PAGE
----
Pediatr Blood Cancer. 2022 Nov 2:e30046. doi: 10.1002/pbc.30046. Online ahead of print.
INTRODUCTION: There is limited understanding of pain, patient-reported outcomes (PROs) of health-related quality of life (HRQoL), psychological factors, and experimental pain sensitivity before and following hematopoietic cell transplant (HCT) in children with sickle cell disease (SCD).
METHODS: Individuals aged 8 years and older, English speaking, and scheduled for a HCT were invited to participate in an observational study where they completed assessments of pain, PROs, psychological factors, and qualitative interviews before and around 3 months, 6 months, 1 year, and 2 years post-HCT. An optional substudy of experimental pain sensitivity before and around 6 month, 1 year, and 2 years post-HCT was also offered.
RESULTS: Data from eight participants (median age 13.5 years, 25% female) with sickle cell anemia (SCA) or similarly severe genotype, and successful donor-derived erythropoiesis post-HCT are reported. We found that collection of pain, PROs, psychological factors, and qualitative data were feasible in the context of HCT. We found moderate to large differences in pain and some PROs between baseline to 1 year and baseline to 2 year post-HCT based on effect sizes, but only some differences were statistically significant. We found moderate to large differences in pressure pain threshold and moderate differences in cold pain threshold between baseline to 1 year and baseline to 2 year post-HCT based on effect sizes, but these differences were not statistically significant. Qualitative data indicated an improvement in pain and HRQoL post-HCT.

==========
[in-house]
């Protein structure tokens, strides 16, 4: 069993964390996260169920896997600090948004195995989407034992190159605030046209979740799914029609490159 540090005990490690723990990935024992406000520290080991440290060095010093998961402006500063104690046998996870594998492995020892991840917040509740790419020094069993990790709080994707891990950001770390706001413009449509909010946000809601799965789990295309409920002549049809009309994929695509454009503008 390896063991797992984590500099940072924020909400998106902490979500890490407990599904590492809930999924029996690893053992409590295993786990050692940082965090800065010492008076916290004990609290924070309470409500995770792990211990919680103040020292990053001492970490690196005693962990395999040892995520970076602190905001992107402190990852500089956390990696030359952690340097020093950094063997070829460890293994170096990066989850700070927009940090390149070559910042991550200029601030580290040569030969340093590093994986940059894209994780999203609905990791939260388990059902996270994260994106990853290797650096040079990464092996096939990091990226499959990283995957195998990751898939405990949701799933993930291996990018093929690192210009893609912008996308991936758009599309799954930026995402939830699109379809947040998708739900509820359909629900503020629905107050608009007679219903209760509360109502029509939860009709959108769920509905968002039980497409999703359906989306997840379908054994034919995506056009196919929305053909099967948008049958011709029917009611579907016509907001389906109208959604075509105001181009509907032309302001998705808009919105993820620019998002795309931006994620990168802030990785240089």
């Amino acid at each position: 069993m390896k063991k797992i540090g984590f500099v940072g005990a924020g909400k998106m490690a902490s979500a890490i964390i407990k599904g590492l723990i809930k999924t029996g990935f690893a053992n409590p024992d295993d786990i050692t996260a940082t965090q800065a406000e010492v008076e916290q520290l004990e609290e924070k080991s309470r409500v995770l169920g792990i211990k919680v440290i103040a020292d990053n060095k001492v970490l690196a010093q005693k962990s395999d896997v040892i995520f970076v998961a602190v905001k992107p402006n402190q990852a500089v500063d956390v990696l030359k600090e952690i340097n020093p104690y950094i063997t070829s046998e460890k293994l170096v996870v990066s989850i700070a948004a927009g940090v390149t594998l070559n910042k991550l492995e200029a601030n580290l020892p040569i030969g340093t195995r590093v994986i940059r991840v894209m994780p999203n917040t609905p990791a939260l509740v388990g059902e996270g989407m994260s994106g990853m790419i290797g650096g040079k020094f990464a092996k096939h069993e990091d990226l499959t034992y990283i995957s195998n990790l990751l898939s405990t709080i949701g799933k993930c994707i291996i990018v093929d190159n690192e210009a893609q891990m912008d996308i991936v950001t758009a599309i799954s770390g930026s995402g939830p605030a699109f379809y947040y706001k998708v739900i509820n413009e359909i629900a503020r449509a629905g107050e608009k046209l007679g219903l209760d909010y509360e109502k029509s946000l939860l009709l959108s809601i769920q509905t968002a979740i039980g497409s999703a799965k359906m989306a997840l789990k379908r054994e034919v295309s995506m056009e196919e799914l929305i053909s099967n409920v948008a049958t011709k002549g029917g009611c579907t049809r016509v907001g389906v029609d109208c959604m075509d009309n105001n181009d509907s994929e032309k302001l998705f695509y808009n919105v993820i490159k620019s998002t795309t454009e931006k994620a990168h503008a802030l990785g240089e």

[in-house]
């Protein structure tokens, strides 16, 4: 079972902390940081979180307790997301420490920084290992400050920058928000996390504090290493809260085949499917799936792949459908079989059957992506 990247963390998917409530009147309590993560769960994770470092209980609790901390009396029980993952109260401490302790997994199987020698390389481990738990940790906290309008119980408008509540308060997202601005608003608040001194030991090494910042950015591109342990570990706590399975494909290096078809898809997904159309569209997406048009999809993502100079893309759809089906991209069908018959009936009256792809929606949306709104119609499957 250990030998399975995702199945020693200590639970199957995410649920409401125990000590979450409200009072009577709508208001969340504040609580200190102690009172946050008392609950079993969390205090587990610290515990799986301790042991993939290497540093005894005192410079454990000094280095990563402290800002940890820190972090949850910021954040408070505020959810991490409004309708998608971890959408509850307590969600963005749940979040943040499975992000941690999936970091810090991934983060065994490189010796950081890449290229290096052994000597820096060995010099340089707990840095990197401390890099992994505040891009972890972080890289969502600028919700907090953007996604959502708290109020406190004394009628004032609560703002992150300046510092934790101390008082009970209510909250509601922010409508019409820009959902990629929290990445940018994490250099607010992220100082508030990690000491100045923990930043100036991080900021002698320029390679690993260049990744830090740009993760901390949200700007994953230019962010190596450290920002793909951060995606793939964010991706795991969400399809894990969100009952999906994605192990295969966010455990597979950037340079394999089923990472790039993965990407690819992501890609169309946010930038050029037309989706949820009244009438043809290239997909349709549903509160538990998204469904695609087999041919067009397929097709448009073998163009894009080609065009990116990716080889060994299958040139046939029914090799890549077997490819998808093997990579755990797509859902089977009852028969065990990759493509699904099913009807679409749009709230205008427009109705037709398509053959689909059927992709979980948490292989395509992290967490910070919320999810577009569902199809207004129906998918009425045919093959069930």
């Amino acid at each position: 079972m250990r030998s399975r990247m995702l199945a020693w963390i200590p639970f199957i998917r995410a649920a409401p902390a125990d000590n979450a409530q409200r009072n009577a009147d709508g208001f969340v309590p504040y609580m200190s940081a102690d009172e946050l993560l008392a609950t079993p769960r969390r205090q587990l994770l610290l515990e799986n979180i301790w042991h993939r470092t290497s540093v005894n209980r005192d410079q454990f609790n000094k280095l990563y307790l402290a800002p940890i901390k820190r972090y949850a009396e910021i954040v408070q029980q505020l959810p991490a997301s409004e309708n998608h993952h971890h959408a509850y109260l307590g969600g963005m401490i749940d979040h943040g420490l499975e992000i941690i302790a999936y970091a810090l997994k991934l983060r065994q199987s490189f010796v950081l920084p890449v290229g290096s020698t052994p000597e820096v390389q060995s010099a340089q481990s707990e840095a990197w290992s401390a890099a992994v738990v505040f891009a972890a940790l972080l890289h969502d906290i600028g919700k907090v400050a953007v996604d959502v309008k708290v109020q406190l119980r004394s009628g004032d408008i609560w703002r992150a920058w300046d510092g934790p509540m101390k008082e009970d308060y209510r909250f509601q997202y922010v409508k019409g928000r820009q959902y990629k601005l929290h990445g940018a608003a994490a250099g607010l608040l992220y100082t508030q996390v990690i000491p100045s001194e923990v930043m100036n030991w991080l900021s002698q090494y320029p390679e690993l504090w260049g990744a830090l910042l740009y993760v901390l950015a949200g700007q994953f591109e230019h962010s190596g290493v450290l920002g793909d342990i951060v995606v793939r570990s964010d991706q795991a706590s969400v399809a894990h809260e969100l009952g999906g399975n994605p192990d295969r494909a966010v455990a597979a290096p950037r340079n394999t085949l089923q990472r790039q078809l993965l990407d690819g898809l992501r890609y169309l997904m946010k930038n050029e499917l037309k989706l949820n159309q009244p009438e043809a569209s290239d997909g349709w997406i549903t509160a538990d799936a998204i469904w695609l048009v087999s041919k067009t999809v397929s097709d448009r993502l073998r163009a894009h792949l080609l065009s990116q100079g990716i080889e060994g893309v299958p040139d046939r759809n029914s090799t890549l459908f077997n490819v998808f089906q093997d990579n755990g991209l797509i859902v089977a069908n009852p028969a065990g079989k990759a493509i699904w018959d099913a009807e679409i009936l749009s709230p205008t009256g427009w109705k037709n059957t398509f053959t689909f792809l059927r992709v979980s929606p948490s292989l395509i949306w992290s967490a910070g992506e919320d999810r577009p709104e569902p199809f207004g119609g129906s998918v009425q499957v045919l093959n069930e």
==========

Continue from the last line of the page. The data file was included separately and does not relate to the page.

CONCLUSION: This study provides a framework for the conduct of multimodal pain assessments before and after HCT, which is feasible but faced with unique barriers.